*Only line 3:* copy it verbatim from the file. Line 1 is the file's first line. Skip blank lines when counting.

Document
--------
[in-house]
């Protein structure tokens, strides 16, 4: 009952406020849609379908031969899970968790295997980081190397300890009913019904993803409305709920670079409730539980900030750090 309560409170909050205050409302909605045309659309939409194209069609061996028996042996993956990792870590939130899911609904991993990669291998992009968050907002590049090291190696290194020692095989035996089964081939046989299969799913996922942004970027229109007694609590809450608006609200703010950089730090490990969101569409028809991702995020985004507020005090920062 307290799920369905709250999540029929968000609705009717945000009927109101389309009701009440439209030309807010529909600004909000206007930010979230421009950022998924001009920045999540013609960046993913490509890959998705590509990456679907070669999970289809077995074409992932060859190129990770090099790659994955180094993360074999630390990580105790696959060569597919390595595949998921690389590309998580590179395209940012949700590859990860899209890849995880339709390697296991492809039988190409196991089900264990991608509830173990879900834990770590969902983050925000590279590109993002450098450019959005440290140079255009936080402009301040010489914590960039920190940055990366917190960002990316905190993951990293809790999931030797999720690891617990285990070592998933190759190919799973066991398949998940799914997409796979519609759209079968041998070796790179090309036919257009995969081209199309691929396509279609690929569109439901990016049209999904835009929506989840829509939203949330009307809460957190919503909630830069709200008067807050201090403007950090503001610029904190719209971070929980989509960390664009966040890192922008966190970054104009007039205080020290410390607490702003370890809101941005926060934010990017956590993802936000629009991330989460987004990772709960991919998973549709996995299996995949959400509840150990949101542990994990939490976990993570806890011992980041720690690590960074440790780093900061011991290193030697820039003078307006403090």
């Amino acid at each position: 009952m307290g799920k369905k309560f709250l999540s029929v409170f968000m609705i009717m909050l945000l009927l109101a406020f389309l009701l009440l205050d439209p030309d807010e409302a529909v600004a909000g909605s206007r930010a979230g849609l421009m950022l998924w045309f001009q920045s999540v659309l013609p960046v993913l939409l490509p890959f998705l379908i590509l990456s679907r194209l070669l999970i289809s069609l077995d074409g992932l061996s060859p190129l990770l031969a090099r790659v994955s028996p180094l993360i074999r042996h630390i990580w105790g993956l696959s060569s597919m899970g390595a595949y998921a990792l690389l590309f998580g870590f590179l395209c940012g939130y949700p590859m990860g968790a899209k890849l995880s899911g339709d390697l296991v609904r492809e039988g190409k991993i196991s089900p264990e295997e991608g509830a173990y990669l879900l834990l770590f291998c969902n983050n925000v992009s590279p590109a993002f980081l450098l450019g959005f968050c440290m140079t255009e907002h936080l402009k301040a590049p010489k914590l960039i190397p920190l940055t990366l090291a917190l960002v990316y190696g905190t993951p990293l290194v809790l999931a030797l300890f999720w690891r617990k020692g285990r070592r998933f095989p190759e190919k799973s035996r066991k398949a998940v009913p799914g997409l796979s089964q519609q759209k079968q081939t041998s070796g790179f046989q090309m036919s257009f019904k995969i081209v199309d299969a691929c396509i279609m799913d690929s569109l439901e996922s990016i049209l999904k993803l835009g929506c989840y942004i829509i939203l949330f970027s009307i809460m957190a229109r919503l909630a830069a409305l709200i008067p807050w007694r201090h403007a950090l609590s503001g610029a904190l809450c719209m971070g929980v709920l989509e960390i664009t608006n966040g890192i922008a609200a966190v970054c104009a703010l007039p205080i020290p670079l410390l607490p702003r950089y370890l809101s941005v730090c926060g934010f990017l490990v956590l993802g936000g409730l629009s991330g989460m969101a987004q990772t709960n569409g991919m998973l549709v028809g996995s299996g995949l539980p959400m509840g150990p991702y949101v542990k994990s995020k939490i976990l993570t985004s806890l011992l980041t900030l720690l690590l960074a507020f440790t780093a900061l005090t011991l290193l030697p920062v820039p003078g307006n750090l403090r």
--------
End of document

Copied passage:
């Amino acid at each position: 009952m307290g799920k369905k309560f709250l999540s029929v409170f968000m609705i009717m909050l945000l009927l109101a406020f389309l009701l009440l205050d439209p030309d807010e409302a529909v600004a909000g909605s206007r930010a979230g849609l421009m950022l998924w045309f001009q920045s999540v659309l013609p960046v993913l939409l490509p890959f998705l379908i590509l990456s679907r194209l070669l999970i289809s069609l077995d074409g992932l061996s060859p190129l990770l031969a090099r790659v994955s028996p180094l993360i074999r042996h630390i990580w105790g993956l696959s060569s597919m899970g390595a595949y998921a990792l690389l590309f998580g870590f590179l395209c940012g939130y949700p590859m990860g968790a899209k890849l995880s899911g339709d390697l296991v609904r492809e039988g190409k991993i196991s089900p264990e295997e991608g509830a173990y990669l879900l834990l770590f291998c969902n983050n925000v992009s590279p590109a993002f980081l450098l450019g959005f968050c440290m140079t255009e907002h936080l402009k301040a590049p010489k914590l960039i190397p920190l940055t990366l090291a917190l960002v990316y190696g905190t993951p990293l290194v809790l999931a030797l300890f999720w690891r617990k020692g285990r070592r998933f095989p190759e190919k799973s035996r066991k398949a998940v009913p799914g997409l796979s089964q519609q759209k079968q081939t041998s070796g790179f046989q090309m036919s257009f019904k995969i081209v199309d299969a691929c396509i279609m799913d690929s569109l439901e996922s990016i049209l999904k993803l835009g929506c989840y942004i829509i939203l949330f970027s009307i809460m957190a229109r919503l909630a830069a409305l709200i008067p807050w007694r201090h403007a950090l609590s503001g610029a904190l809450c719209m971070g929980v709920l989509e960390i664009t608006n966040g890192i922008a609200a966190v970054c104009a703010l007039p205080i020290p670079l410390l607490p702003r950089y370890l809101s941005v730090c926060g934010f990017l490990v956590l993802g936000g409730l629009s991330g989460m969101a987004q990772t709960n569409g991919m998973l549709v028809g996995s299996g995949l539980p959400m509840g150990p991702y949101v542990k994990s995020k939490i976990l993570t985004s806890l011992l980041t900030l720690l690590l960074a507020f440790t780093a900061l005090t011991l290193l030697p920062v820039p003078g307006n750090l403090r």